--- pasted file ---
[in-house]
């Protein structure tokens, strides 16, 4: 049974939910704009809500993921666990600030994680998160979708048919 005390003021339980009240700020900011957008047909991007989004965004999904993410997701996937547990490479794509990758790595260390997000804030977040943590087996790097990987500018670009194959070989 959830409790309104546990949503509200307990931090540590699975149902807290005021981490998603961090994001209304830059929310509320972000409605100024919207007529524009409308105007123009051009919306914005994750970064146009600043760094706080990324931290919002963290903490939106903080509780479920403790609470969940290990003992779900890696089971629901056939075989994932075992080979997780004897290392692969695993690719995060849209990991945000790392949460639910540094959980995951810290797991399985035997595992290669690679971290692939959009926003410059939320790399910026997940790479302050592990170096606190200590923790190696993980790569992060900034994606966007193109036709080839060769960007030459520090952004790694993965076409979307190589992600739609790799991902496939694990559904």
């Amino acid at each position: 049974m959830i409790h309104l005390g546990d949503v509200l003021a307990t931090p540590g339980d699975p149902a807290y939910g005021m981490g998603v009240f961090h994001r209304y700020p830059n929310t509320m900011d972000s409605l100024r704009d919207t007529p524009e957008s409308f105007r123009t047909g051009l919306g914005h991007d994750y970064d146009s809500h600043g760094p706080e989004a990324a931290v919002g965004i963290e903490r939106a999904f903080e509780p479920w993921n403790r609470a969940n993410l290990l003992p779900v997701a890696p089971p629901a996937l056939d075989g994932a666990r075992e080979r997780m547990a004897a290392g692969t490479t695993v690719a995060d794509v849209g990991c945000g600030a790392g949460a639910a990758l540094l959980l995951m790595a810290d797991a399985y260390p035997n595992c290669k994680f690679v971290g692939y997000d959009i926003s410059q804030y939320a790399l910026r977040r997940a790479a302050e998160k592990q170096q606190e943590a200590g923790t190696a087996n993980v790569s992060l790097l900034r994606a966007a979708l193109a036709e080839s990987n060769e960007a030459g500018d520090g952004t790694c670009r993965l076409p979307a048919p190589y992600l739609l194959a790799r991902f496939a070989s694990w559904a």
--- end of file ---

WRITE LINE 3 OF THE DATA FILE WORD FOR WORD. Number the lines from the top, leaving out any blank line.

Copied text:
């Amino acid at each position: 049974m959830i409790h309104l005390g546990d949503v509200l003021a307990t931090p540590g339980d699975p149902a807290y939910g005021m981490g998603v009240f961090h994001r209304y700020p830059n929310t509320m900011d972000s409605l100024r704009d919207t007529p524009e957008s409308f105007r123009t047909g051009l919306g914005h991007d994750y970064d146009s809500h600043g760094p706080e989004a990324a931290v919002g965004i963290e903490r939106a999904f903080e509780p479920w993921n403790r609470a969940n993410l290990l003992p779900v997701a890696p089971p629901a996937l056939d075989g994932a666990r075992e080979r997780m547990a004897a290392g692969t490479t695993v690719a995060d794509v849209g990991c945000g600030a790392g949460a639910a990758l540094l959980l995951m790595a810290d797991a399985y260390p035997n595992c290669k994680f690679v971290g692939y997000d959009i926003s410059q804030y939320a790399l910026r977040r997940a790479a302050e998160k592990q170096q606190e943590a200590g923790t190696a087996n993980v790569s992060l790097l900034r994606a966007a979708l193109a036709e080839s990987n060769e960007a030459g500018d520090g952004t790694c670009r993965l076409p979307a048919p190589y992600l739609l194959a790799r991902f496939a070989s694990w559904a």